Tuesday, January 3, 2012


I take exception to the recent decision in Olsen v Commissioner, T.C. Summary Opinion 2011-131, which for the first time upheld the “Turbo Tax Defense”.  In the past this defense only worked for high-level government officials.

Here are the facts of the case -

In 2007, the wife of the petitioner (a patent attorney) received interest income from a trust created by her mother’s estate.  The wife received a Schedule K-1, Beneficiary’s Share of Income, Deductions, Credits, etc., reporting interest income. Prior to this instance, the couple had never received a Schedule K-1, and the petitioner was unfamiliar with the form.

The petitioner prepared the couple’s joint income tax return for 2007 using tax preparation software. Because he had never dealt with a Schedule K-1 in the past, the petitioner upgraded his tax preparation software to a more sophisticated version as a precaution to ensure proper treatment of the unfamiliar form.

Using the upgraded software’s interview process, petitioner correctly entered the name and tax identification number of the trust, properly reporting the source of income. While transcribing the remaining information, however, he made a data entry error that prevented the amount of interest income from being correctly reported on his Form 1040.  The Petitioner reviewed the Federal tax return before filing, including using the verification features in his tax preparation software, but did not discover the error.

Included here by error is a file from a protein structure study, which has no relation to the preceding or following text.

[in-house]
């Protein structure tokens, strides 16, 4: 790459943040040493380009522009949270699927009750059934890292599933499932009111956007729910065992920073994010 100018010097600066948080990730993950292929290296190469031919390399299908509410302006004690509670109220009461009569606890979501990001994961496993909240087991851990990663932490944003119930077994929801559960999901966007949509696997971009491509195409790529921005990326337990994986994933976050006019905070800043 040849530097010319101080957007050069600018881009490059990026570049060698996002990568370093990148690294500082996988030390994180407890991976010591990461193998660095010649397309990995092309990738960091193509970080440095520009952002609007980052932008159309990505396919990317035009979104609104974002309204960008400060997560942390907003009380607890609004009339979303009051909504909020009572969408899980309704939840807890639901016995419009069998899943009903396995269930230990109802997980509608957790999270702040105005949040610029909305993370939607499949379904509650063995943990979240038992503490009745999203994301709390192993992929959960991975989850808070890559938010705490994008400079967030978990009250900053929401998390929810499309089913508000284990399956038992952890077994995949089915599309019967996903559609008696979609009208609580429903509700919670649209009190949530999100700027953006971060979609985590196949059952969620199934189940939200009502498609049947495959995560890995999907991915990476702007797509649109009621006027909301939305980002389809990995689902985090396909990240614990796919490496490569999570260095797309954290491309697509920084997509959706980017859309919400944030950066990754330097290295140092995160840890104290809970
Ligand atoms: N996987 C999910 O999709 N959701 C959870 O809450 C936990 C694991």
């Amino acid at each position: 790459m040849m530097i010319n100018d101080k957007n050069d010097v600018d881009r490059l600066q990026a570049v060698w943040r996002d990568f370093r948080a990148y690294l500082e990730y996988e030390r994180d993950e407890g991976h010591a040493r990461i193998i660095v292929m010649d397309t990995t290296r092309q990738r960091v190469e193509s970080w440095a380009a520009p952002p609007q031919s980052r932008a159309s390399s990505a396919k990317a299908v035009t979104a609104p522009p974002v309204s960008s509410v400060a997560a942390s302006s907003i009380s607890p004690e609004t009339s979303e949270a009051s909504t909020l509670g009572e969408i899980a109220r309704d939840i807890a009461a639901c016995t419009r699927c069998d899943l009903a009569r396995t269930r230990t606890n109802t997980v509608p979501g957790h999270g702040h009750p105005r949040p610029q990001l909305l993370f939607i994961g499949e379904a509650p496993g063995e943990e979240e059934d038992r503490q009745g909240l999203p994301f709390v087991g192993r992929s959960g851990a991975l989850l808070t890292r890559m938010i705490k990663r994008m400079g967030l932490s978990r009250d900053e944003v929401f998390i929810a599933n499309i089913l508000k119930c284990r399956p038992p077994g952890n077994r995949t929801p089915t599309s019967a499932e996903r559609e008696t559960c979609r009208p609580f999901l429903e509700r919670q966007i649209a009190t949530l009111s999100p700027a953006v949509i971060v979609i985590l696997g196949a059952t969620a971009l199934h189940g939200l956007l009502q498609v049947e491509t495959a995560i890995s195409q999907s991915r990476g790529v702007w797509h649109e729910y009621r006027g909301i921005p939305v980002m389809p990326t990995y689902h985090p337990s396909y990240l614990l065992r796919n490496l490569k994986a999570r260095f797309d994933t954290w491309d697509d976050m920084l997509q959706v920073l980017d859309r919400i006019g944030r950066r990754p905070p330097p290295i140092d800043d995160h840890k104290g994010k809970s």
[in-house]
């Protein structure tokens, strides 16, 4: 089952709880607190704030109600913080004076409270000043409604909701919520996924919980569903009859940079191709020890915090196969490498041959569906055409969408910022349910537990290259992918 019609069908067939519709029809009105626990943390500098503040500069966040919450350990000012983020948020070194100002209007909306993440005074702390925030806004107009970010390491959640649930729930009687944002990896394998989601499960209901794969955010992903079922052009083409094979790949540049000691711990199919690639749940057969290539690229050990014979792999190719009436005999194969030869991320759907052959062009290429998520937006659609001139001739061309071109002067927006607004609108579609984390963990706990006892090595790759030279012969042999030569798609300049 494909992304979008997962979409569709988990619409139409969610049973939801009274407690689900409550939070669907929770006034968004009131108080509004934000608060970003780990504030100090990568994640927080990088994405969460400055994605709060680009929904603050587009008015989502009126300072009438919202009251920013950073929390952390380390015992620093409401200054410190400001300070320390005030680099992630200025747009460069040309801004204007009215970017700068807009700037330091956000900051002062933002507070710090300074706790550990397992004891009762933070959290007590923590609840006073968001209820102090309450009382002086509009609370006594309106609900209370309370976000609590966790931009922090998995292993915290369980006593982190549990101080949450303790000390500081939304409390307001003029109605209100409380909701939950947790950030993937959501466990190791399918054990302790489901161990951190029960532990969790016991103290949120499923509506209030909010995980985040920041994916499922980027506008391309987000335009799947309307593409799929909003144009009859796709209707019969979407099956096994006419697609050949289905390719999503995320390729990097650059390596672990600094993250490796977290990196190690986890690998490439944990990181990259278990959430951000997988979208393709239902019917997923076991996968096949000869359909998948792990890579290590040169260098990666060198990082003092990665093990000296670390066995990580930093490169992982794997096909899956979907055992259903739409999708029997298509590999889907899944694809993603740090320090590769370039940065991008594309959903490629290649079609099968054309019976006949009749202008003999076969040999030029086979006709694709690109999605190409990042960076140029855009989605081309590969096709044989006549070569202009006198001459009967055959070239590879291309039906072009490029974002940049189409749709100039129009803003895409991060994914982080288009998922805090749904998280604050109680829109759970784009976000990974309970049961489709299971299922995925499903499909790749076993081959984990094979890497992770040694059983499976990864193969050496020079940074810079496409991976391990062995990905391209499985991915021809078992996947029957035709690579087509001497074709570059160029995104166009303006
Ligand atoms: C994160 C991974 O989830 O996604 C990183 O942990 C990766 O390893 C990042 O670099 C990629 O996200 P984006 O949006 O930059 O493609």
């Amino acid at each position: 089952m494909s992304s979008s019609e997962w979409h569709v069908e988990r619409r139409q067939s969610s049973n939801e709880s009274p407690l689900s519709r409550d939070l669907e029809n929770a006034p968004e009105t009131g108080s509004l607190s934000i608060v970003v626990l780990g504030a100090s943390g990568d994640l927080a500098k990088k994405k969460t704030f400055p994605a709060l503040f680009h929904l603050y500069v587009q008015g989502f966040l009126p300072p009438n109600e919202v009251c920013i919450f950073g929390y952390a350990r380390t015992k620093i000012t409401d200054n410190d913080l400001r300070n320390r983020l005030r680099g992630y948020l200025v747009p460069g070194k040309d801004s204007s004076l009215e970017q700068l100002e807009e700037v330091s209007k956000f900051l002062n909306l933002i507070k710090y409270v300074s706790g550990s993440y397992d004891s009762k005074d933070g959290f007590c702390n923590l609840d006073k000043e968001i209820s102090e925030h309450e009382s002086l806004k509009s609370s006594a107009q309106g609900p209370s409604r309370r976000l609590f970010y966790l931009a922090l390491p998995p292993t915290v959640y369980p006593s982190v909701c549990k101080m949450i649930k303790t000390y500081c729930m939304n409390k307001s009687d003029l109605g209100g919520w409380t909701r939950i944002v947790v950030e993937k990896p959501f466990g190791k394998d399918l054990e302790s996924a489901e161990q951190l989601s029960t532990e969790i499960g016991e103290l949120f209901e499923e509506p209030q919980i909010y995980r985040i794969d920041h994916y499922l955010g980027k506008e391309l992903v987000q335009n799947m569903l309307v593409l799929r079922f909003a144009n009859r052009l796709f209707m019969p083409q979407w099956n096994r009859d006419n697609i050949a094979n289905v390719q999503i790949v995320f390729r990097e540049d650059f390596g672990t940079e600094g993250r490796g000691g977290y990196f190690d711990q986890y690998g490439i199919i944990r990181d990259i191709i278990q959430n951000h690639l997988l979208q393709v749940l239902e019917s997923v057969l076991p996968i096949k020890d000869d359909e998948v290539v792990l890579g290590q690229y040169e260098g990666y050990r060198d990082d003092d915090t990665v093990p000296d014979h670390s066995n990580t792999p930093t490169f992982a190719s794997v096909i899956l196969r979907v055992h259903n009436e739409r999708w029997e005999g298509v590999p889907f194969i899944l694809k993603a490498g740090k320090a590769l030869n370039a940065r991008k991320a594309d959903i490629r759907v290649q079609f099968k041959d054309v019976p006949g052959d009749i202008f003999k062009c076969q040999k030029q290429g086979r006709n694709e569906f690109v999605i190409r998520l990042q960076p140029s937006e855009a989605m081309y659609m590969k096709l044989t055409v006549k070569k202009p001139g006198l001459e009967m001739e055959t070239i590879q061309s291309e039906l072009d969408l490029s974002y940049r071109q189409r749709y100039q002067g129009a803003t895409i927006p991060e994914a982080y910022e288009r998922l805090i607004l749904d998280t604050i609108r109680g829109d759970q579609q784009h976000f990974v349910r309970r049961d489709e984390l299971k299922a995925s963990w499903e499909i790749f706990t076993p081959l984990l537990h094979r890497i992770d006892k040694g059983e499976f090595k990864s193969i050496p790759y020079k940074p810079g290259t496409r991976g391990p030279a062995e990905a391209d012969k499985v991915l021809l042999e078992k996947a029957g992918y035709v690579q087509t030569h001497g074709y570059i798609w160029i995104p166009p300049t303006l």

The Court found -

We found petitioner to be forthright and credible, and we credit his testimony at trial.  We conclude that he made an isolated error in transcribing the information from his wife’s Schedule K-1 while using the tax return preparation software.  It is clear that his mistake was isolated as he correctly reported the source of the income, and he did not repeat any similar error in preparing his tax return.

We note that petitioner holds a Government security clearance and is subject to periodic background investigations, which, as he is well aware, provide substantial motivation for him to properly report income on his tax return. 

The most important factor in deciding whether a taxpayer acted with reasonable cause and in good faith is the extent of the taxpayer’s effort to assess the proper tax liability. Under the unique facts and circumstances of this case, we hold that petitioner acted with reasonable cause and in good faith within the meaning of § 6664(c)(1). Accordingly, petitioner is not liable for the accuracy-related penalty under § 6662(a) as determined by respondent in the notice of deficiency.”

Here is what I have to say -

(1) The back of the Form K-1 clearly indicates to the taxpayer on which IRS form or schedule the individual information on the front of the form is to be entered.  Here it states that interest income (from K-1 Line 1) is reported on Form 1040, line 8a.  That seems simple enough for even a patent attorney to understand.